This contribution focuses on the role of morality in international legal discourse. International lawyers endorse distinct methods and embrace particular concerns. Their arguments are oftentimes closely intertwined with the analysis and assessment of the practical consequences of the actual use of political leverage that builds on moral convictions or appeal. We distinguish three broad approaches: 1) Skepticism - morality is disguise and domination. 2) Foundation - universal morality provides the foundation of international law. 3) Process - law and morality stand in a constitutive relationship - morality is viewed as a possibility. The contribution argues that diverging conceptions, approaches and methods respond to distinct sensibilities and priorities of concerns that arise from diverging views on the existence and accessibility of a morality as well as on the reality of international law. Under the surface of distinct theoretical approaches to morality and international law loom diverging political judgments of the status quo of the current international legal order, of its history, its achievements and of its future.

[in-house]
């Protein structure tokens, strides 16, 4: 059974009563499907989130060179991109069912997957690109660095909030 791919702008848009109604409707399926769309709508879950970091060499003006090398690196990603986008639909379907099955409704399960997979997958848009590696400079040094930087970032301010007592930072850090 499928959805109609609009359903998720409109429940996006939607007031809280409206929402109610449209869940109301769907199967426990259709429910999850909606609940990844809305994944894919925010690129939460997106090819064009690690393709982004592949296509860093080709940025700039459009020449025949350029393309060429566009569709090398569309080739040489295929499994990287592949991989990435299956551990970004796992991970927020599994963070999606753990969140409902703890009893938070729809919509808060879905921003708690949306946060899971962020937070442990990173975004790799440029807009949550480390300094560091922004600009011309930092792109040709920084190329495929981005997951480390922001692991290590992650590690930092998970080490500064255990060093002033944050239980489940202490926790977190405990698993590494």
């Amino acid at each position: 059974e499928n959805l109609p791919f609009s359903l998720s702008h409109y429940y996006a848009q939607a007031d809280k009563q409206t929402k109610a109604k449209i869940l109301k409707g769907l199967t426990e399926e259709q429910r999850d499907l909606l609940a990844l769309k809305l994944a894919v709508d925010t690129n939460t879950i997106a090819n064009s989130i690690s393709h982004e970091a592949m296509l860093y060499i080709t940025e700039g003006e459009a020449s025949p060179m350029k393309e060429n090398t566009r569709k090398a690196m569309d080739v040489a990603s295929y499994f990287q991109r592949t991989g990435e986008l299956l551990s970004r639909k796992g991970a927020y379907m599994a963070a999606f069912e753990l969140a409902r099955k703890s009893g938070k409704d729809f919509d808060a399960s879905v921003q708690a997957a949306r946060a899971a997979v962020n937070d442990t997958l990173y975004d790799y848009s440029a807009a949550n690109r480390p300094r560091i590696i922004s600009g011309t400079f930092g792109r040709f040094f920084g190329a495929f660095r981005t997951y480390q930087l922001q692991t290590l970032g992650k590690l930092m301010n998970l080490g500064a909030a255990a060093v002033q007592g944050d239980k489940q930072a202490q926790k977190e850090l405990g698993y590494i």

Sunday, November 1, 2009
von Bernstorff & Venzke: Ethos, Ethics and Morality in International Relations
Jochen von Bernstorff (Max Planck Institute for Comparative Public Law and International Law) & Ingo Venzke (Max Planck Institute for Comparative Public Law and International Law) have posted Ethos, Ethics and Morality in International Relations (in Max Planck Encyclopedia of Public International Law, forthcoming). Here's the abstract: